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Iran Geneva talks: whose interpretation will triumph?
Was the meeting in Geneva filled with “meandering” small talk? Or did the discussions between world powers and Iran begin work on an intricately woven carpet, that in time, would yield an “elegant and durable” outcome?
The two views, the first voiced by U.S. Secretary of State Condoleezza Rice and the second by chief Iranian nuclear negotiator Saeed Jalili, say much about how the two foes approached Saturday’s meeting to resolve Iran’s long-running nuclear row with the West.
It may also indicate prospects for a deal between officials from the “Great Satan” and “Axis of Evil”, who have spent so long without diplomatic ties that they have forgotten what makes the other one tick — while trust has all but vanished.
Perhaps the result of Saturday’s meeting (Iran, it was announced, did not give a clear answer to demands by world powers) was clear before officials sat round the table.
Those who watched the scene in Geneva saw U.S. Undersecretary of State William Burns enter with a demeanour that did little to suggest a man who really wanted to be there.
If history was on his mind, he had little reason to be encouraged. Talks to try to get Iran to halt the most sensitive part of nuclear work, uranium enrichment, have gone nowhere since Tehran tore up a previous suspension deal with the European Union in 2005. The United States saw this as a sign Tehran was bent on producing a nuclear bomb, despite Iran’s insistence that it was just exercising its right to develop the technology needed to make electricity.
The Iranians also offered little reassurance before Jalili sat down in front of the six world powers and their representative, EU foreign policy chief Javier Solana. Shortly before discussions began, an official told Reuters bluntly: “Any kind of suspension or freeze is out of the question.”
The only person by this late stage who showed any visible enthusiasm was a Swiss passerby, who when asked why all the cameras were crowding outside the talks venue, was told they were waiting for Brad Pitt. Out came the pocket camera ready for the Hollywood star, until a sheepish television producer admitted the real reason. The bystander trudged off.
Everything had seemed so much more upbeat even hours earlier. A British newspaper had reported Washington would soon announce plans to open a low-level diplomatic presence in Tehran for the first time in almost 30 years. Iran said it would consider such an idea, and was also ready for direct flights. Days earlier, Iranian newspapers were filled with debate, involving some high-level politicians, about how Iran should respond to the nuclear, trade and other incentives offered by the United States, Britain, France, Germany, Russia and China. Such unprecedented debate surely signalled a change of heart?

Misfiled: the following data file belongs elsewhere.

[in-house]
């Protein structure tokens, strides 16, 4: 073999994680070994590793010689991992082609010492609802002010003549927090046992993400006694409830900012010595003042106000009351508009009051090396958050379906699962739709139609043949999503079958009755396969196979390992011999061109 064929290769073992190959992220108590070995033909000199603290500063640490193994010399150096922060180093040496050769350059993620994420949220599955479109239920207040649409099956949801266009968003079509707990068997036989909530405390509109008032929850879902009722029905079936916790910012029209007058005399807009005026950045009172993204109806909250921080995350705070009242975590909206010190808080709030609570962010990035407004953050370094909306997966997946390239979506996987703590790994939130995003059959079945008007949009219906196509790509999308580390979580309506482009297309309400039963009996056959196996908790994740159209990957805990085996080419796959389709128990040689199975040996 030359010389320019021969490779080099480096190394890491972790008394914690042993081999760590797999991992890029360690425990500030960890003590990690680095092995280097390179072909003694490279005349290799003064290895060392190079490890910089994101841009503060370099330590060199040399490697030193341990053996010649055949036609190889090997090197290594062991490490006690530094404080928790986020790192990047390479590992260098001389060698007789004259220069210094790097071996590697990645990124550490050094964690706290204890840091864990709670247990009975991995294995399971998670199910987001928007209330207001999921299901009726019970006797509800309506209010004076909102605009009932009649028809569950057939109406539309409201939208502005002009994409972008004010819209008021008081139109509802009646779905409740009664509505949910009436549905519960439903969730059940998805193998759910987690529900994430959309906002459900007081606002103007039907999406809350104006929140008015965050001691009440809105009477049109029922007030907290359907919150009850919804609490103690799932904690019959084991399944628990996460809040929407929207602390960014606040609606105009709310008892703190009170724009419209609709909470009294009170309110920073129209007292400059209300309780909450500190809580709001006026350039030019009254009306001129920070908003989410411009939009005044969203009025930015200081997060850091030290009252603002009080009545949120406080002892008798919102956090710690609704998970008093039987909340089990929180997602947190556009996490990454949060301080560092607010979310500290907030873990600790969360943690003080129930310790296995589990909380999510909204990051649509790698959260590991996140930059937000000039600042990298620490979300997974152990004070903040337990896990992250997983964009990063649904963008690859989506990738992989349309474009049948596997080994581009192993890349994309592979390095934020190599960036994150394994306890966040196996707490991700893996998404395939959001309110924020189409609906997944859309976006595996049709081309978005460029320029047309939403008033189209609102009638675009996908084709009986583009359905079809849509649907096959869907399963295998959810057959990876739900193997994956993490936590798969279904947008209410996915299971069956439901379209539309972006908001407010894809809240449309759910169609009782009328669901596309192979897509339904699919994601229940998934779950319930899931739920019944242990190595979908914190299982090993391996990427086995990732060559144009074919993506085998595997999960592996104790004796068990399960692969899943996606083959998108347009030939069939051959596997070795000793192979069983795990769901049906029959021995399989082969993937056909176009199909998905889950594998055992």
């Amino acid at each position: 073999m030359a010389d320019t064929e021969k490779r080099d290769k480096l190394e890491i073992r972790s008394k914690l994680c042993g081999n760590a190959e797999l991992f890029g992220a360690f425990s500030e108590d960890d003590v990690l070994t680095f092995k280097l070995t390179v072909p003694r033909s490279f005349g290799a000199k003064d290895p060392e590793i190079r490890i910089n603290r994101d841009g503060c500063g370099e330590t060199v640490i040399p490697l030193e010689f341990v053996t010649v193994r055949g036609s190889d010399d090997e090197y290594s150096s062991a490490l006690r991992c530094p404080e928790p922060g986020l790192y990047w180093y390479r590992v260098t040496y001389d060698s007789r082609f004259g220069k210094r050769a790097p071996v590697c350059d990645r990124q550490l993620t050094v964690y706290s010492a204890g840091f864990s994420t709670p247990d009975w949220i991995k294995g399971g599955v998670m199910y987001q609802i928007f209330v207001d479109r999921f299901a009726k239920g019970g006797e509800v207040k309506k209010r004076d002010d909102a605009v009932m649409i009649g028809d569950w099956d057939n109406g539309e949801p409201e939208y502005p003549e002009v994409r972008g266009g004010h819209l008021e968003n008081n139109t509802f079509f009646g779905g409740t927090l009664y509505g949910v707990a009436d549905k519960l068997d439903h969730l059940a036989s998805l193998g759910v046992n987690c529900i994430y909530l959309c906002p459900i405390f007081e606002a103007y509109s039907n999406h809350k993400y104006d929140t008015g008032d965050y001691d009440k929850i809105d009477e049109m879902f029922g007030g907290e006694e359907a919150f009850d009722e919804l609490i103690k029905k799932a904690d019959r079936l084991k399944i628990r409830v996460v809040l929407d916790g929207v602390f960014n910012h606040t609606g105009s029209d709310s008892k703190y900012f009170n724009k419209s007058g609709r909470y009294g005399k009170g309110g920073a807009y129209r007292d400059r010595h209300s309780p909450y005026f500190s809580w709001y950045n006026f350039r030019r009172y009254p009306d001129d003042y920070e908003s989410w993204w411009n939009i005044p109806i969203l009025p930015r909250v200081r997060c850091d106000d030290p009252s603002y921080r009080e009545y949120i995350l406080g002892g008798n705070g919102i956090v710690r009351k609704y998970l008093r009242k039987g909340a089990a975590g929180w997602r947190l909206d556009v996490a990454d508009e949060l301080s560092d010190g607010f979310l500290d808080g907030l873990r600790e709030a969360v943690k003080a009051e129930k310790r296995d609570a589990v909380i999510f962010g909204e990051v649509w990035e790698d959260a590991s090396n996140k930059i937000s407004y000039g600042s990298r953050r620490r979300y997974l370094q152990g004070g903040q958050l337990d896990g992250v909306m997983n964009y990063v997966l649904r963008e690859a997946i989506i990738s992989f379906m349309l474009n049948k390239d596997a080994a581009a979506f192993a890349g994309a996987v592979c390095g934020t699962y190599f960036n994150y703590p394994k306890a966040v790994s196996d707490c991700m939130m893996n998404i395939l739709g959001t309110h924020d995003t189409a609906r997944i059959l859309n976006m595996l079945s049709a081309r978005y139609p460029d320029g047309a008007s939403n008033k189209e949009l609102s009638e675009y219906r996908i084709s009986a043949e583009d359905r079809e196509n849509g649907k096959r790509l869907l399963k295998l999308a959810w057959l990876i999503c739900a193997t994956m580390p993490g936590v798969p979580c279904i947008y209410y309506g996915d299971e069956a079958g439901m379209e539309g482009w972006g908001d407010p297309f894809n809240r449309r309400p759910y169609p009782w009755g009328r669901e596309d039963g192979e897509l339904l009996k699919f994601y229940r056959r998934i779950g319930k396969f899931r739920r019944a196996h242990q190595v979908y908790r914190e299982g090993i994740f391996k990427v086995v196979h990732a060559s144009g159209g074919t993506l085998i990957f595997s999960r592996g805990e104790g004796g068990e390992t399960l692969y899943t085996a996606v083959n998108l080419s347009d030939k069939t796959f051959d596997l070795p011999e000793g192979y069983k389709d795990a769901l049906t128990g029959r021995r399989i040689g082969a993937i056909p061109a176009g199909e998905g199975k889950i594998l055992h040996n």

And so we come to the bit where neither side seems able to read the other.
What, from the U.S. side, may have been a bid to show what Iran could win from a concession, Iranians — as subsequent newspaper editorials make clear — saw as a pitifully small gesture for stopping a programme that is a symbol for many of them as a point of national pride and regional status.
Likewise, the Iranian debate that became so public, and which some in the West saw as a signal of a soul-searching, perhaps indicated the fractious nature of the Iranian leadership but said less about its willingness to switch direction.
That, say diplomats and analysts, is because it is difficult to determine whether the debate went to the heart of Iran’s leadership. Ultimate decision-making may lie with Supreme Leader Ayatollah Ali Khamenei but he tends to look for consensus, they say. Iran’s multi-layered structure (including a national security body, a council to mediate between parliament and a constitutional watchdog, plus a clerical assembly that technically has the power throw out the supreme leader) means it is not always easy to determine the seriousness of any discussion when it does finally emerge in public.
And even if debate does go deep, there are powerful checks on any change in policy when the aim is to reach a common view among such hydra-like bodies, not to mention securing the backing of a handful of powerful politicians who have helped guide the country since the 1979 revolution.
This then helps makes sense of Jalili’s comment to an Iranian reporter, cited by the daily Etemad-e Melli, as he left Saturday’s talks: “Diplomacy is like a Iranian carpet that progresses by the millimetre. Diplomacy is also elegant and exquisite and, God willing, the outcome is beautiful, elegant and durable.”
Perhaps it’s also understandable why Jalili’s approach in Geneva did not go down well with the straight-talking U.S. administration and looked more like time wasting. As Rice put it on Monday: “I understand it was at times meandering.”
When diplomatic ties have been cut for three decades and a “wall of mistrust” has been built up — as one moderate Iranian president once put it — a deal may not come swiftly.